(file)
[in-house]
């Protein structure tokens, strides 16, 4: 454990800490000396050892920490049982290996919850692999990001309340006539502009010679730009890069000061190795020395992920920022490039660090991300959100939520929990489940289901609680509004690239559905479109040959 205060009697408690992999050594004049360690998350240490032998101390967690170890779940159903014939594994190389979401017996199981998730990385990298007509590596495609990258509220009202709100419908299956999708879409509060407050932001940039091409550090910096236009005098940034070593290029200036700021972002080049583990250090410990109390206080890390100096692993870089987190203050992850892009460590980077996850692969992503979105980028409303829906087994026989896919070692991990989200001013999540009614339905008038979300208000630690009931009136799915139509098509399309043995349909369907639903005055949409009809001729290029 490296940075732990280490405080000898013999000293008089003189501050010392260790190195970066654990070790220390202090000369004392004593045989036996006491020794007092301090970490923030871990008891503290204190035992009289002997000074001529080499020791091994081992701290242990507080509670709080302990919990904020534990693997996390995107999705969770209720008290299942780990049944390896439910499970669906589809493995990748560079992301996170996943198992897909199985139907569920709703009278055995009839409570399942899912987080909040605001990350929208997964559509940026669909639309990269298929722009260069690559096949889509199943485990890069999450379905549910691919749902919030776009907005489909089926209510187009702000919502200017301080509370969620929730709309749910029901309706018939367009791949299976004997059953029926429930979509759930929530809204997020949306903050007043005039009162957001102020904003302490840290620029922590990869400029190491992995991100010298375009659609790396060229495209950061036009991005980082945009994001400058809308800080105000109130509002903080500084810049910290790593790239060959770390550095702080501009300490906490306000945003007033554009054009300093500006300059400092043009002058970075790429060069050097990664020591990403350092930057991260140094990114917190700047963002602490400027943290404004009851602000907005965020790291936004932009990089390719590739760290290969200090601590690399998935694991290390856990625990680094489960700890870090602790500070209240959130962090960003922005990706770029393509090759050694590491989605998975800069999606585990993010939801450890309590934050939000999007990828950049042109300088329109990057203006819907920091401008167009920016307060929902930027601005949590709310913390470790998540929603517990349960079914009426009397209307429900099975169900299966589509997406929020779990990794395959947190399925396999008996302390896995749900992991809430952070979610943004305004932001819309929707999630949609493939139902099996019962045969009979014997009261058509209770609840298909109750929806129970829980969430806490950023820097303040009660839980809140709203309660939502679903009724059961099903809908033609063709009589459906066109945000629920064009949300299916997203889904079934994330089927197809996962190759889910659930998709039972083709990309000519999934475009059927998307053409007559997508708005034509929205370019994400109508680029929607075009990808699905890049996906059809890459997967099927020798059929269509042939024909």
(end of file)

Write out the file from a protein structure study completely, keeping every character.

[in-house]
């Protein structure tokens, strides 16, 4: 454990800490000396050892920490049982290996919850692999990001309340006539502009010679730009890069000061190795020395992920920022490039660090991300959100939520929990489940289901609680509004690239559905479109040959 205060009697408690992999050594004049360690998350240490032998101390967690170890779940159903014939594994190389979401017996199981998730990385990298007509590596495609990258509220009202709100419908299956999708879409509060407050932001940039091409550090910096236009005098940034070593290029200036700021972002080049583990250090410990109390206080890390100096692993870089987190203050992850892009460590980077996850692969992503979105980028409303829906087994026989896919070692991990989200001013999540009614339905008038979300208000630690009931009136799915139509098509399309043995349909369907639903005055949409009809001729290029 490296940075732990280490405080000898013999000293008089003189501050010392260790190195970066654990070790220390202090000369004392004593045989036996006491020794007092301090970490923030871990008891503290204190035992009289002997000074001529080499020791091994081992701290242990507080509670709080302990919990904020534990693997996390995107999705969770209720008290299942780990049944390896439910499970669906589809493995990748560079992301996170996943198992897909199985139907569920709703009278055995009839409570399942899912987080909040605001990350929208997964559509940026669909639309990269298929722009260069690559096949889509199943485990890069999450379905549910691919749902919030776009907005489909089926209510187009702000919502200017301080509370969620929730709309749910029901309706018939367009791949299976004997059953029926429930979509759930929530809204997020949306903050007043005039009162957001102020904003302490840290620029922590990869400029190491992995991100010298375009659609790396060229495209950061036009991005980082945009994001400058809308800080105000109130509002903080500084810049910290790593790239060959770390550095702080501009300490906490306000945003007033554009054009300093500006300059400092043009002058970075790429060069050097990664020591990403350092930057991260140094990114917190700047963002602490400027943290404004009851602000907005965020790291936004932009990089390719590739760290290969200090601590690399998935694991290390856990625990680094489960700890870090602790500070209240959130962090960003922005990706770029393509090759050694590491989605998975800069999606585990993010939801450890309590934050939000999007990828950049042109300088329109990057203006819907920091401008167009920016307060929902930027601005949590709310913390470790998540929603517990349960079914009426009397209307429900099975169900299966589509997406929020779990990794395959947190399925396999008996302390896995749900992991809430952070979610943004305004932001819309929707999630949609493939139902099996019962045969009979014997009261058509209770609840298909109750929806129970829980969430806490950023820097303040009660839980809140709203309660939502679903009724059961099903809908033609063709009589459906066109945000629920064009949300299916997203889904079934994330089927197809996962190759889910659930998709039972083709990309000519999934475009059927998307053409007559997508708005034509929205370019994400109508680029929607075009990808699905890049996906059809890459997967099927020798059929269509042939024909």